Donald Trump's Executive Order on Protests Calls for Harsh Prosecution of … Donald Trump
Donald Trump’s summertime push for “law and order” could come back to haunt him this winter after the storming of the U.S. Capitol.
In his authoritarian response to protests against white supremacy that swept the nation after the homicide of George Floyd by Minneapolis police, Trump signed an executive order demanding federal prosecutors throw the book at those who damage federal property, including by charging vandals under a provision of the federal code that provides for sentences of up to 10 years in prison. The executive order also sought harsh punishment for those that incite such damage. Under the plain language of this executive order, the militants who stormed the Capitol — as well as President Trump himself — should now be in jeopardy of federal prosecution.
While written to target “anarchists and left-wing extremists” who were at the time toppling statues of Confederates and other politicians who owned slaves, the executive order aptly describes the right-wing militants who stormed and desecrated the U.S. Capitol on January 6th: “These radicals shamelessly attack the legitimacy of our institutions and the very rule of law itself.”
The language of Trump’s executive order is broad and is clearly encompasses those who toppled police barricades, and smashed doors and windows of the Capitol, tore placards from the walls, smeared feces about, and ransacked lawmaker offices: “It is the policy of the United States to prosecute to the fullest extent permitted under Federal law,” the executive order reads, “any person or any entity that destroys, damages, vandalizes, or desecrates a monument, memorial, or statue within the United States or otherwise vandalizes government property.” (Editor’s note: emphasis added.)
The order also explicitly targets those who inspire such wanton destruction. “It is the policy of the United States to prosecute to the fullest extent permitted under Federal law,” it reads, “any person or any entity that participates in efforts to incite violence or other illegal activity in connection with the riots and acts of vandalism.”
Trump has spent the weeks since his resounding election loss spinning up wild conspiracy theories, and lying to his supporters that victory was stolen from him. In his speech to the rabid crowd that went onto storm the Capitol, Trump insisted: “All of us here today do not want to see our election victory stolen by emboldened radical left Democrats,” before insisting, “We will never give up. We will never concede, it doesn’t happen. You don’t concede when there’s theft involved.”
Trump lied that Vice President Mike Pence, then presiding over the ceremonial joint session of Congress tallying the returns from the Electoral College, could block the certification and tip victory his way. “If Mike Pence does the right thing, we win the election.” Echoing the words of his most militant backers, Trump called to “stop the steal.” He then exhorted his followers to “fight like hell,” and promised to lead them himself in a march down Pennsylvania Avenue: “We’re going to the Capitol and we’re going to try and give… them the kind of pride and boldness that they need to take back our country.”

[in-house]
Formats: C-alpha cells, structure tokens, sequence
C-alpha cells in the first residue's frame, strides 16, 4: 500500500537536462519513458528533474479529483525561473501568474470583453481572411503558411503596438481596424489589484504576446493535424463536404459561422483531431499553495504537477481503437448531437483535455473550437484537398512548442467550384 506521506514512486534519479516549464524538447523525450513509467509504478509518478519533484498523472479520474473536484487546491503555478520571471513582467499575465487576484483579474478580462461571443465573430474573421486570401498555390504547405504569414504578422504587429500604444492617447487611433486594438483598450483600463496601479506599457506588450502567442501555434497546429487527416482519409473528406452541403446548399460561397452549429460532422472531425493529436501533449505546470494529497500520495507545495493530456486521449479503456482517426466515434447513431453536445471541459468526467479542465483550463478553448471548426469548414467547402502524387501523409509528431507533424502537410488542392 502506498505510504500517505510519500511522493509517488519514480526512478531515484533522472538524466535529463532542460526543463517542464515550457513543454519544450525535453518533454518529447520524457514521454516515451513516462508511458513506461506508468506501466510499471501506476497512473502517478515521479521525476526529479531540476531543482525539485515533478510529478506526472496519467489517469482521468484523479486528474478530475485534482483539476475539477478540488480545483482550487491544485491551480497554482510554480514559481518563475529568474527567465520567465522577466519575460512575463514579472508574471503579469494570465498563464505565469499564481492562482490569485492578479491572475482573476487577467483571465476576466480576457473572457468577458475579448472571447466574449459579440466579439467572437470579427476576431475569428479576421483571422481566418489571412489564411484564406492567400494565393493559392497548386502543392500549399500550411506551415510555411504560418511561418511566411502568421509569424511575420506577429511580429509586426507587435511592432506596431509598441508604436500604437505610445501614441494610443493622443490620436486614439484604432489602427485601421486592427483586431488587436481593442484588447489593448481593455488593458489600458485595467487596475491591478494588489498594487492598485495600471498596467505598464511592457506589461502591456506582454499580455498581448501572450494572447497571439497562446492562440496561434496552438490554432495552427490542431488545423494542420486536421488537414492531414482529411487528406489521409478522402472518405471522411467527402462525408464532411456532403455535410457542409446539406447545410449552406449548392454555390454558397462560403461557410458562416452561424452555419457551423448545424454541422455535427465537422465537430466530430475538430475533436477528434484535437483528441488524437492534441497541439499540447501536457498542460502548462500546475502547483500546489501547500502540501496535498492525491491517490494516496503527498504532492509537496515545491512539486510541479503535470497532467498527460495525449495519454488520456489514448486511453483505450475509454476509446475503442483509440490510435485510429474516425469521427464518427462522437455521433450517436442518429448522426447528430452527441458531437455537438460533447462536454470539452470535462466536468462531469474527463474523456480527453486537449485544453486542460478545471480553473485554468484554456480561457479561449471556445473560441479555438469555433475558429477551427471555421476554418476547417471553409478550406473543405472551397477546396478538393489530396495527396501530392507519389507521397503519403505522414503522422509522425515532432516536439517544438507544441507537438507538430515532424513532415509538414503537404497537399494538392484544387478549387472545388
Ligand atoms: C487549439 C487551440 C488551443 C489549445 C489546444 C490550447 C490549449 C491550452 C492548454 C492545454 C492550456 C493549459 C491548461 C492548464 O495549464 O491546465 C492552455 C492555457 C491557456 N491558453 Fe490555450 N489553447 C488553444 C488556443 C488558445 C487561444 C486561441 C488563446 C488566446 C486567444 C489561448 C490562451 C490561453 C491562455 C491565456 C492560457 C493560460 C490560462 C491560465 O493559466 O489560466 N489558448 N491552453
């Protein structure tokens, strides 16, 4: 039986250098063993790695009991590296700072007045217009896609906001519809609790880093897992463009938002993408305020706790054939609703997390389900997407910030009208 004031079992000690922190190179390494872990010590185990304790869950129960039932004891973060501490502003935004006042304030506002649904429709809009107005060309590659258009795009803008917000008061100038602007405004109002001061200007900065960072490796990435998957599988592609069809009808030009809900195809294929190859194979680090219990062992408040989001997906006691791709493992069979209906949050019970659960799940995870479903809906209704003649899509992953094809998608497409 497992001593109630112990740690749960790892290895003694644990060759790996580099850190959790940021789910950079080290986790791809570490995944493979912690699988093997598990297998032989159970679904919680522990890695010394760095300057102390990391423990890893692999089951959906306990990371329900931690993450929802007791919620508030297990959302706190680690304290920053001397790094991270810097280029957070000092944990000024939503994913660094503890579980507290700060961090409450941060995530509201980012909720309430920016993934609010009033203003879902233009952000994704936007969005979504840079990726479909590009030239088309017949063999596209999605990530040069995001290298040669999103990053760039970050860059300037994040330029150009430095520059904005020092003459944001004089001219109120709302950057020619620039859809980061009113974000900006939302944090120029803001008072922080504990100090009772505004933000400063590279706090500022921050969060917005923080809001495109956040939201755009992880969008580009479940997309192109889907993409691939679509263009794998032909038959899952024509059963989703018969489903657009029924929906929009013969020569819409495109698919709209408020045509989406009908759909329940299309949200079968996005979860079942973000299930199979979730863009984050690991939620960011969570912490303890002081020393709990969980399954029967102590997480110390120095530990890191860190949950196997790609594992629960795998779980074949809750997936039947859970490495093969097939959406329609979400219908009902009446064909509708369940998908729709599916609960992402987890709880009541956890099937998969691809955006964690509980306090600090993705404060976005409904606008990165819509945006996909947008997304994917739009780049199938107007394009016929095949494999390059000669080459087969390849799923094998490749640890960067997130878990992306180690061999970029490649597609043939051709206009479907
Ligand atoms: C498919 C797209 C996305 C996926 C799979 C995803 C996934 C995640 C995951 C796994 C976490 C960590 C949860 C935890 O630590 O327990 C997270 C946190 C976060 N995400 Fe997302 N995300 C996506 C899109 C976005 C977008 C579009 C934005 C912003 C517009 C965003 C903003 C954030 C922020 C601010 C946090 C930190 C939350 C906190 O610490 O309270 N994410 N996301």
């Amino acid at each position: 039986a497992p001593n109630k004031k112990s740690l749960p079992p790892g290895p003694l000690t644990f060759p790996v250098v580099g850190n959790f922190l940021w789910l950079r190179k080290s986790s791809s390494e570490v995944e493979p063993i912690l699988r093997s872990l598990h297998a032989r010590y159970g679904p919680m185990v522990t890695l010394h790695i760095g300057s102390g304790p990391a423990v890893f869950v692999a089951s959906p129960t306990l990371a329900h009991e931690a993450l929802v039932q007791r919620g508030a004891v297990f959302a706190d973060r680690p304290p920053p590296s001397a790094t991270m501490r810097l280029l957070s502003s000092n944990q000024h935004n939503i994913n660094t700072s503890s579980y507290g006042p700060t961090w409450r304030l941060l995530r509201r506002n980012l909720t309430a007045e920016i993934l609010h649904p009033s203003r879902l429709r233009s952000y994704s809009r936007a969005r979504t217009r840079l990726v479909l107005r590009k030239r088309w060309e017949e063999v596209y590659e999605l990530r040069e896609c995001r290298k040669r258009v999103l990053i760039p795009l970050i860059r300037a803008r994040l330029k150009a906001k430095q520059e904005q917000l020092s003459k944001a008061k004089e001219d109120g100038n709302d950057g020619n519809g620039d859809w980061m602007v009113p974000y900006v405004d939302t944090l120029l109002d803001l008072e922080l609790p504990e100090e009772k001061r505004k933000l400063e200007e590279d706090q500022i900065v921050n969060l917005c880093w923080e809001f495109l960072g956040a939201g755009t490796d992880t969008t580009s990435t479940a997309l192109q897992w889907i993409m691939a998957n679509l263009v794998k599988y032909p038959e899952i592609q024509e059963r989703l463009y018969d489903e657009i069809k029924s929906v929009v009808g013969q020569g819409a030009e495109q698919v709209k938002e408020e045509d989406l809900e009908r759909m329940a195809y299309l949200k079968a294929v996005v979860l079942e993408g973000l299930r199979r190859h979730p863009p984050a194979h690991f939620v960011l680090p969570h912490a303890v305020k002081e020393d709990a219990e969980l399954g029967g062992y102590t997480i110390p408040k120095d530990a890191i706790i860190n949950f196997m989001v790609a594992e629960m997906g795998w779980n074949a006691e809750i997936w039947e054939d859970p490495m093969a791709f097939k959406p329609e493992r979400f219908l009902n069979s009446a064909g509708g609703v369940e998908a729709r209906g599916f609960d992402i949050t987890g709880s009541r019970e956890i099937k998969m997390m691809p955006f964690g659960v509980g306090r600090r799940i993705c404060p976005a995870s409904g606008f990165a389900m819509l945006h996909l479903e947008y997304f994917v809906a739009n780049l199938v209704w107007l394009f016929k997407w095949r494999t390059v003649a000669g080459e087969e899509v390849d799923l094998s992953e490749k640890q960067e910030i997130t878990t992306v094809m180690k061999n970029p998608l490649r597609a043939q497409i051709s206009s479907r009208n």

While Trump did not personally join the mob, Democrats of the House Judiciary Committee have openly accused Trump on Thursday of fomenting violence and even “insurrection” on Wednesday.
While sitting presidents are generally immune from prosecution while in office, that protection will evaporate for Trump on January 20th with the transfer of power to Joe Biden. According to the New York Times, White House counsel Pat Cipollone warned Trump of his potential criminal exposure on Wednesday as the mob he’d whipped up overwhelmed the Capitol.
On January 7th, Attorney General Jeffrey Rosen released a statement insisting that “the Department of Justice is committed to ensuring that those responsible for this attack on our Government and the rule of law face the full consequences of their actions under the law.” In a conference call with reporters, the acting U.S. Attorney for D.C., Michael Sherwin underscored: “We are looking at all actors here, not only the people that went into the building” but those who “assisted or facilitated or played some ancillary role in this. We will look at every actor and all criminal charges.”
Asked specifically if that included the president of the United States, Sherwin answered: “Anyone that had a role, and the evidence fits the elements of a crime, they’re going to be charged.”
As he winds down his time in the White House, the president may have one last trump card to play. To escape federal accountability for his actions Wednesday, as well as a wide array of illicit acts covering decades, Trump is said to be weighing an an unprecedented self-pardon.
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